The Washington Post hit it on the head today with an editorial titled “Saudi Arabia’s latest account of Khashoggi’s death is shocking in its audacity.”

The editorial concluded with this paragraph…

“Congress should not allow this travesty to continue. It should suspend all military sales and cooperation with Saudi Arabia until a credible international investigation of the Khashoggi killing is completed. The Saudi cover story is just one more instance of Mohammed bin Salman’s arrogant and reckless behavior. The true murderers of Jamal Khashoggi must be named and punished.”

If a valid investigation is undertaken, it won’t take a Sherlock Holmes, Columbo or Perry Mason to determine who the main murderer is. Just look for the smug, shady-looking, mustachioed guy with the checkered scarf over his head.

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After little more than a year, the Bill Turque “era” as KC Star City Hall reporter is over.

A Star story this week said Turque, a 40-plus-year veteran of journalism, is becoming The Star’s political editor.

Succeeding him at City Hall, one of the three most important “beats” at the newspaper (along with the Jefferson City and Topeka correspondents), is 24-year-old Allison Kite, who has been with The Star for nine months. Before that, she covered Kansas politics for the Associated Press and later the Topeka Capital Journal.

Allison Kite

Bill Turque

From what I have seen, Kite is a solid, up-and-coming reporter, and I feel sure she will do well at City Hall. At the same time, it is disappointing to see Turque, whose arrival as City Hall reporter was announced with much hoopla, moving out of the limelight. (I can tell you from experience editors are important, but once you leave reporting, you’d better prepare yourself for public anonymity.)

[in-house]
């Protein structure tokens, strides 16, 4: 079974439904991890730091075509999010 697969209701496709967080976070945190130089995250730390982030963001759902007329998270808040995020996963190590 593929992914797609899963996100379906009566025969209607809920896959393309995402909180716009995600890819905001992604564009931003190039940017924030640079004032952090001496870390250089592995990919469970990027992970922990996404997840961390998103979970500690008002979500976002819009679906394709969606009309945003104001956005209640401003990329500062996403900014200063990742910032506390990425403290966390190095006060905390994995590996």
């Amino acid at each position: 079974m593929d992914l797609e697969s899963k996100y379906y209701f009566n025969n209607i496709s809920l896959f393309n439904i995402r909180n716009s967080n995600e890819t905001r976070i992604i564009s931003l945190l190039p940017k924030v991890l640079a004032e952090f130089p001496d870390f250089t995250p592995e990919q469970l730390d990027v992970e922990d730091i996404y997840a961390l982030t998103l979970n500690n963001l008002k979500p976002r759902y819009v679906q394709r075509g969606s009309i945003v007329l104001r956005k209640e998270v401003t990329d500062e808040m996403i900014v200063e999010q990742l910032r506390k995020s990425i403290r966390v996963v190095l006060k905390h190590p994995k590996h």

Turque has had some ground-breaking stories, including a September story on extensive and questionable City Council travel, and he brought to The Star a deep and distinguished background. He had previously worked at The Washington Post, Newsweek and the Dallas Times Herald. He also was a familiar name to some Kansas Citians, having worked at The Star from 1977 to 1981 early in his career.

Not only was he a “big name” when he returned to Kansas City, he knocked out another big name at City Hall — Lynn Horsley, who had covered the city with distinction and determination for nearly 20 years.

After Turque’s return, The Star’s management moved Horsley to the Johnson County beat, where it appears she is now comfortable and getting accustomed to suburban reporting. (I can tell you from experience there, too, it’s a lot different than urban reporting. After I moved from the Wyandotte County bureau to the Johnson County bureau in 1995, I never could make the adjustment from being enmeshed in big-time political battles to scrounging around for “lifestyle” stories.)

Horsley’s displacement was awkward for The Star because management had hired Turque as part of a package deal and had to find a place for him. A year earlier, in 2016, The Star had hired Turque’s wife, Melinda Henneberger, to be part of the paper’s new editorial-page team, headed by Colleen McCain Nelson. I’m sure the deal was then, “Uh, yes, I’m prepared to take the job, but what about my hubby?”